The evolution of NBA uniforms isn’t so cut and dry that you could easily break it down by decade. Some teams have been ahead of the curve and transitioned into new types of jerseys while other teams were either slightly behind the times or refused to alter their general appearance altogether. With that said, I didn’t necessarily want to get so detailed with this answer that I had to agonize over minor changes that were made every few years. Therefore, I came up with five distinct eras of NBA uniforms, and will be ranking them according to the following criteria:
Are they memorable?
How much did those uniforms help the overall aesthetic of basketball programming at the time?
How many teams best jerseys come from this era of uniforms?
Do they look “cool”?
Note: If you can’t just look at a basketball jersey and formulate an opinion on whether or not it is “cool” then this thought experiment is way over your head.
Without further ado …
5. 1940’s/1950’s/1960’s – All of these jerseys were either Black, White or Gray. Not at all my taste. Hard pass.
4. 2000’s – As Rocco mentioned, the jerseys that most teams introduced in the late 90’s and early 00’s were an over-correction to the early/mid-90’s threads that were very, um, memorable! It was almost as if nearly every team in the NBA decided they would rather bore the hell out of everyone than be at all polarizing, and it was a job well done, because that’s exactly what happened.
The Orlando Magic transitioned from those wonderful pinstriped uni’s, arguably the best in the league in the mid-90’s, to those generic couldn’t be more blue if they possibly tried jerseys that single-handedly ruined Tracy McGrady‘s Orlando Magic tenure. The Seven Seconds or Less Phoenix Suns changed the NBA as we know it in the most hideous uniforms in the entire history of the Suns organization. The Utah Jazz went from the beautiful Purple and Yellow get-up in the 80’s and early 90’s (with the Music Note ‘J’ just for good measure) to the Mountainscape jerseys in the late 90’s, to the “let’s abandon every bit of our franchise identity” dark blue/powder blue/white combo jerseys that were about as memorable as the Deron Williams/Carlos Boozer-led teams of that time (i.e. not very memorable).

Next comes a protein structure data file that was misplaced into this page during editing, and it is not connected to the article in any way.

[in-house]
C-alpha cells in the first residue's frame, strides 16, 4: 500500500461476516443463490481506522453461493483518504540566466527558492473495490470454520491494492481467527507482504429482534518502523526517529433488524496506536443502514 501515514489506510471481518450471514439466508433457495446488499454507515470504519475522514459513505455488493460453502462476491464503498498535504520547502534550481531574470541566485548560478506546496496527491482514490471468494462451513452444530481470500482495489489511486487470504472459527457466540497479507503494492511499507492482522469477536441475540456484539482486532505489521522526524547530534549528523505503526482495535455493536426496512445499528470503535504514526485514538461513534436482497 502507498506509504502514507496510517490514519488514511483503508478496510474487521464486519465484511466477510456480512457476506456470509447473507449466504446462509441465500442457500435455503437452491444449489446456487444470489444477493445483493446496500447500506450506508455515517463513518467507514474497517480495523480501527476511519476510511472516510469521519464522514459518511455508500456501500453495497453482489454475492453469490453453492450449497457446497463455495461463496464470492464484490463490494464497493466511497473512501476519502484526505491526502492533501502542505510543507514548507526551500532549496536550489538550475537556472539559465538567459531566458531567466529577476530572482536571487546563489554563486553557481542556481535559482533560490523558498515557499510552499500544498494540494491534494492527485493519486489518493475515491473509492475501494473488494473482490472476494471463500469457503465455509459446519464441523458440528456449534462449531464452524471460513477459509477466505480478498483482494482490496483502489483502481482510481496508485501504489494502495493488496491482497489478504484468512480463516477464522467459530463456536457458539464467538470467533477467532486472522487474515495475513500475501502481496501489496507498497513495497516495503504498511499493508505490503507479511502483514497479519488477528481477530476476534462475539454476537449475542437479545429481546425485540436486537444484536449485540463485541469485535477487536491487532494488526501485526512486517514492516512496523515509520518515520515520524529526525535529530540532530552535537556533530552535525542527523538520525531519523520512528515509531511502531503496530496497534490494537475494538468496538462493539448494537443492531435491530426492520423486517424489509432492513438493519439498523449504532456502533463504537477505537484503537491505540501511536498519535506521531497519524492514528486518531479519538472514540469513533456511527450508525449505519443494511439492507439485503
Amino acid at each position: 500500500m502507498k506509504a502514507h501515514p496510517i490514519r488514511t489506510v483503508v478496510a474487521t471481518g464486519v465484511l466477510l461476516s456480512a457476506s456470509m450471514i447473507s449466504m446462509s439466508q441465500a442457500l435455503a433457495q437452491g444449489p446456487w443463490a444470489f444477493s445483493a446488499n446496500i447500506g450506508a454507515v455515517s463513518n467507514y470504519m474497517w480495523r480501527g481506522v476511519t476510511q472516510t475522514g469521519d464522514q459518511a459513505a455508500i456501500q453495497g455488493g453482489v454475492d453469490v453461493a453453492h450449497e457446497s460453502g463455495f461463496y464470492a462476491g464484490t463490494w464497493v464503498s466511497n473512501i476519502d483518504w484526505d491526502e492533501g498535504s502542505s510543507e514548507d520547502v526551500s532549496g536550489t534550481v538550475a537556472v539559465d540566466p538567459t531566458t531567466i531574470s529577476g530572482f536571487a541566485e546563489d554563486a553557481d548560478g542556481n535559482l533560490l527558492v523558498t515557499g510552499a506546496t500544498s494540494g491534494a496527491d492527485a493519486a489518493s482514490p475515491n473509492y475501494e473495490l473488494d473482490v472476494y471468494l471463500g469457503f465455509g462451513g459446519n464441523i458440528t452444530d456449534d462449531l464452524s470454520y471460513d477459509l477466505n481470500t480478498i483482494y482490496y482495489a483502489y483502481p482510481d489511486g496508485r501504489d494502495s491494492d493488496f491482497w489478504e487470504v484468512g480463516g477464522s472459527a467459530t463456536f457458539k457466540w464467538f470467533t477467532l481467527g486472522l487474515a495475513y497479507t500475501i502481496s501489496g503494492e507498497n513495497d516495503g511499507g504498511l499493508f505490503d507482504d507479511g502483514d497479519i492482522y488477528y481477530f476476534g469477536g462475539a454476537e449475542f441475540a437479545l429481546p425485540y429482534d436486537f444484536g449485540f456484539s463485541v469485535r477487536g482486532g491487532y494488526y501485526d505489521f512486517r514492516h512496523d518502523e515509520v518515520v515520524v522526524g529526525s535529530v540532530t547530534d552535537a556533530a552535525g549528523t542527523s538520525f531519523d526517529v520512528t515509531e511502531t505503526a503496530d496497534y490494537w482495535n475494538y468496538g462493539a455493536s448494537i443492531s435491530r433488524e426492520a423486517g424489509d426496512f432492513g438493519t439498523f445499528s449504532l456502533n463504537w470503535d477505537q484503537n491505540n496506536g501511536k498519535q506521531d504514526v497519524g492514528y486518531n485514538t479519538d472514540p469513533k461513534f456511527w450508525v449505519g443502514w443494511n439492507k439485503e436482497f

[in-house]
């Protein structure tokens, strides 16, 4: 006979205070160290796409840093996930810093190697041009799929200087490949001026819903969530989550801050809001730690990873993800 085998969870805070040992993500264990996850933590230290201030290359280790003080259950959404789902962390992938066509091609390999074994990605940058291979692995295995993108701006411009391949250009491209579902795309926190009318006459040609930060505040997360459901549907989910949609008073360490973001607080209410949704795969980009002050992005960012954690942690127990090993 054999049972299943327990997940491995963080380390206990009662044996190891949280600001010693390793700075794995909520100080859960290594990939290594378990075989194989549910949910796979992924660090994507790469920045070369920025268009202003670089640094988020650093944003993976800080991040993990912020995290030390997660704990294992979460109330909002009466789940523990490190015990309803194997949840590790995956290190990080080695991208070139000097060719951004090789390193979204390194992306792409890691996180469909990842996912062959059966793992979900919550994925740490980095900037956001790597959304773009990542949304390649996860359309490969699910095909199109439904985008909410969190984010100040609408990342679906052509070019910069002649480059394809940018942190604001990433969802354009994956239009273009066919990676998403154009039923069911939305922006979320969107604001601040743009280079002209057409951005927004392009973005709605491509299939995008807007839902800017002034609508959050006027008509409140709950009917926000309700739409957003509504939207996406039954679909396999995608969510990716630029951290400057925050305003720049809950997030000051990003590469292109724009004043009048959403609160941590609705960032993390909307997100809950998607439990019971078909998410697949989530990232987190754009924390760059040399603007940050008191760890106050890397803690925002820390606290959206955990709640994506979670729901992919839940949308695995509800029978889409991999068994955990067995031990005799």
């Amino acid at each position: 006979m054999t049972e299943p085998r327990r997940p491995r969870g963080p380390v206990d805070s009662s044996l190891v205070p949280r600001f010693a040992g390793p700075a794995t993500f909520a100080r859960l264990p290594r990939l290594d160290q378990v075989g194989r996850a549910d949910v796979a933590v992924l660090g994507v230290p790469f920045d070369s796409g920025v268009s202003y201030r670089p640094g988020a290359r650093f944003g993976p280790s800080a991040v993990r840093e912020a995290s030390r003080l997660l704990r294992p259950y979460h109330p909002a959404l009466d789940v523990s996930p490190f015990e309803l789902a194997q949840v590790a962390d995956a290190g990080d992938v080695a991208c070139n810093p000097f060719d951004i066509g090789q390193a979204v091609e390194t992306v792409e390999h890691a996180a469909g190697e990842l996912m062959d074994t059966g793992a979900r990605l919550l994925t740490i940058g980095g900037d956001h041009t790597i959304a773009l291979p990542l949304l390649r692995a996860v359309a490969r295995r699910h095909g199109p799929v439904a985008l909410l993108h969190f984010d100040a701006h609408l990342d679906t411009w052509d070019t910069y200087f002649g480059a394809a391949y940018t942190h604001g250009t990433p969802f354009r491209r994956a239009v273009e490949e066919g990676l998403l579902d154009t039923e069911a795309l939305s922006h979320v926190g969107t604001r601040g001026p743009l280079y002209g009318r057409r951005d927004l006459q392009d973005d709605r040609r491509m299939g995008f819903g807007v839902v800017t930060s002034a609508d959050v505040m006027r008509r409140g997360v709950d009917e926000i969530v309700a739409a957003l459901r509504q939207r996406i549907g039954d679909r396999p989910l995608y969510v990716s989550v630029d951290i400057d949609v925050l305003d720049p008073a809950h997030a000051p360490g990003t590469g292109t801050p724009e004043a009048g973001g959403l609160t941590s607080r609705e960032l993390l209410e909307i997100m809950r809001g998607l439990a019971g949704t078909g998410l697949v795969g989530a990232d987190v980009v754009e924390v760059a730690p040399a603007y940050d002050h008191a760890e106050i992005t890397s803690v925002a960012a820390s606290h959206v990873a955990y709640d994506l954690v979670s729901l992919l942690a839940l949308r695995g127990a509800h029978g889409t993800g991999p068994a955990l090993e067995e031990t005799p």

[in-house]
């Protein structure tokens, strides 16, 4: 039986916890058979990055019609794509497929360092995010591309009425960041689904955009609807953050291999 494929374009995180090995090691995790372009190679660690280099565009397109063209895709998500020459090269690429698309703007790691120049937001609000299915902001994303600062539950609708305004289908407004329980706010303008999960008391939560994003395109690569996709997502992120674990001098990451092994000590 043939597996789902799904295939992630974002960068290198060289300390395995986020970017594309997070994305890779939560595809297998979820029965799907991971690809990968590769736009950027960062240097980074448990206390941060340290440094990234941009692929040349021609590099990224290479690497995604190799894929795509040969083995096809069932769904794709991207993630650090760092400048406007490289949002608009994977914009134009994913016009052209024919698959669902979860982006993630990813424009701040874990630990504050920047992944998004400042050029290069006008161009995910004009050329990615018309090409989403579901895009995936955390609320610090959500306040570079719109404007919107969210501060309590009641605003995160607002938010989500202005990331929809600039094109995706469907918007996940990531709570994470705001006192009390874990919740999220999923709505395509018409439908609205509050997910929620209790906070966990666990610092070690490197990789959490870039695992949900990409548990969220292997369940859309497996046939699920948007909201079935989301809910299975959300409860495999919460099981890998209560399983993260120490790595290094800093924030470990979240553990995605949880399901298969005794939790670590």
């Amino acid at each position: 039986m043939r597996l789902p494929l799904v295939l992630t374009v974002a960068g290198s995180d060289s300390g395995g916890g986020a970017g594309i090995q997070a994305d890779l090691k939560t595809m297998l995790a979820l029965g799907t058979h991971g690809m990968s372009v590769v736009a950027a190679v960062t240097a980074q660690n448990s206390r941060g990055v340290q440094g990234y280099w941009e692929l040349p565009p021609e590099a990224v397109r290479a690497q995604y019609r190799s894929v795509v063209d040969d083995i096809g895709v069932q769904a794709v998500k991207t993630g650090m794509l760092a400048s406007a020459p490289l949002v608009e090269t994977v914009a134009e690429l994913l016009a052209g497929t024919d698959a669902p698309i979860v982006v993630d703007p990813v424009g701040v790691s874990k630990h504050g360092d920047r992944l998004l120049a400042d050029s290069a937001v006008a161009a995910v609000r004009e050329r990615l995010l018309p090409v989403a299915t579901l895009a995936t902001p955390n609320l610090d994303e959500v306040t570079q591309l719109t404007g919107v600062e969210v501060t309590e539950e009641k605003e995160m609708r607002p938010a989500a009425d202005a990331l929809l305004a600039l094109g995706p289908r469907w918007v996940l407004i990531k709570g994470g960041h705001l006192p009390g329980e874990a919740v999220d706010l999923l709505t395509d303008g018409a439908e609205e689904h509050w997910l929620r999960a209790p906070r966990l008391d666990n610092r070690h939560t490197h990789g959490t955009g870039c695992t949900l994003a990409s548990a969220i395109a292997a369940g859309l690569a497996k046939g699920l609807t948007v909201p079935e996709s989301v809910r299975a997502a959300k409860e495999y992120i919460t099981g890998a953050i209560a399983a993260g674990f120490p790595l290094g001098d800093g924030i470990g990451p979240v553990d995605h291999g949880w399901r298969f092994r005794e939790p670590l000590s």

There is no shortage of league-wide jersey-related horror stories of a similar tone from the early and mid-00’s.
3. 1990’s – This answer directly contradicts Rocco’s statement in regards to the 1990’s uniforms. He claims that they are either the best or the worst in NBA history, and I have them smack dab in the middle of my list. I would like to take this time to politely ask Rocco not to extend a rebuttal my way because he is a lawyer, and therefore I have no chance of ending up on the winning side of that debate. Thanks in advance, Rock.
Anyway, I don’t know if we can call the NBA uniforms of the 1990’s “cool” or “aesthetically pleasing,” but boy oh boy were are they memorable. These jerseys featured Sneakered Velociraptors, Flaming Horses, Scowling Rocketships, Purple Deer, and Red Hawks. Quite a few teams donned pinstripes (even the Bulls, who have made very few major uniforms adjustments since they ditched the cursive jerseys in the mid-80’s experimented with pinstripes). Some teams made appreciated adjustments — for example, the Phoenix Suns best uniforms ever were the ones Charles Barkley and co. were wearing during the 1993 NBA Finals — and other teams swung and missed so badly that they would never ever consider revisiting those throwbacks even though they have ran threw more old school jersey options over the past decade than any other team in the league. I would know since I am indeed a Cleveland Cavaliers fan.
2. 2010’s – I had to think long and hard about putting the current batch of NBA uniforms in the number one spot, but I decided against it, mostly for one reason … We’re still in the honeymoon phase with these jerseys, and I want to see how well they hold up historically. The arrival of the new era of NBA jerseys started when the Golden State Warriors began wearing sleeved tops, and shortly after that when the Atlanta Hawks tossed a bunch of neon into their color scheme. Since then, the league switched from Adidas to Nike as their jersey provider, and almost every team got slightly more ambitious with their uniform design.